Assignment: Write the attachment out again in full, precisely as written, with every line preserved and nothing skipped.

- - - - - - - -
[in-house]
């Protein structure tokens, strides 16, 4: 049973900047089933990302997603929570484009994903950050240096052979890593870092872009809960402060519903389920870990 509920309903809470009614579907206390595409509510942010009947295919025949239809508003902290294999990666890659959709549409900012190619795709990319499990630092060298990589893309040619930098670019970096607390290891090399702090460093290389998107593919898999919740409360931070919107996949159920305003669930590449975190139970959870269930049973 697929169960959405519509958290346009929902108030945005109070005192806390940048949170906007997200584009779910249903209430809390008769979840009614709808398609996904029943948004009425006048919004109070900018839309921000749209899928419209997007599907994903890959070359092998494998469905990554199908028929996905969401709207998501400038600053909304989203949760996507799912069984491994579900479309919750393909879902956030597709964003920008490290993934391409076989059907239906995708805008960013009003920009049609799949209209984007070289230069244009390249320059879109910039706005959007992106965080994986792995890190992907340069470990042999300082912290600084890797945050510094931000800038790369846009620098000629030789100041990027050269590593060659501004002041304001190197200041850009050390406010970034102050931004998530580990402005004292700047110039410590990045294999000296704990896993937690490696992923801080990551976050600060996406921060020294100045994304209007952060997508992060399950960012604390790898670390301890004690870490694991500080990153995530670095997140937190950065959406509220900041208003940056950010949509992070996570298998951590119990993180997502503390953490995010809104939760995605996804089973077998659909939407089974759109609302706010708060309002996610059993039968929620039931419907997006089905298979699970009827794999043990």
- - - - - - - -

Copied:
[in-house]
């Protein structure tokens, strides 16, 4: 049973900047089933990302997603929570484009994903950050240096052979890593870092872009809960402060519903389920870990 509920309903809470009614579907206390595409509510942010009947295919025949239809508003902290294999990666890659959709549409900012190619795709990319499990630092060298990589893309040619930098670019970096607390290891090399702090460093290389998107593919898999919740409360931070919107996949159920305003669930590449975190139970959870269930049973 697929169960959405519509958290346009929902108030945005109070005192806390940048949170906007997200584009779910249903209430809390008769979840009614709808398609996904029943948004009425006048919004109070900018839309921000749209899928419209997007599907994903890959070359092998494998469905990554199908028929996905969401709207998501400038600053909304989203949760996507799912069984491994579900479309919750393909879902956030597709964003920008490290993934391409076989059907239906995708805008960013009003920009049609799949209209984007070289230069244009390249320059879109910039706005959007992106965080994986792995890190992907340069470990042999300082912290600084890797945050510094931000800038790369846009620098000629030789100041990027050269590593060659501004002041304001190197200041850009050390406010970034102050931004998530580990402005004292700047110039410590990045294999000296704990896993937690490696992923801080990551976050600060996406921060020294100045994304209007952060997508992060399950960012604390790898670390301890004690870490694991500080990153995530670095997140937190950065959406509220900041208003940056950010949509992070996570298998951590119990993180997502503390953490995010809104939760995605996804089973077998659909939407089974759109609302706010708060309002996610059993039968929620039931419907997006089905298979699970009827794999043990």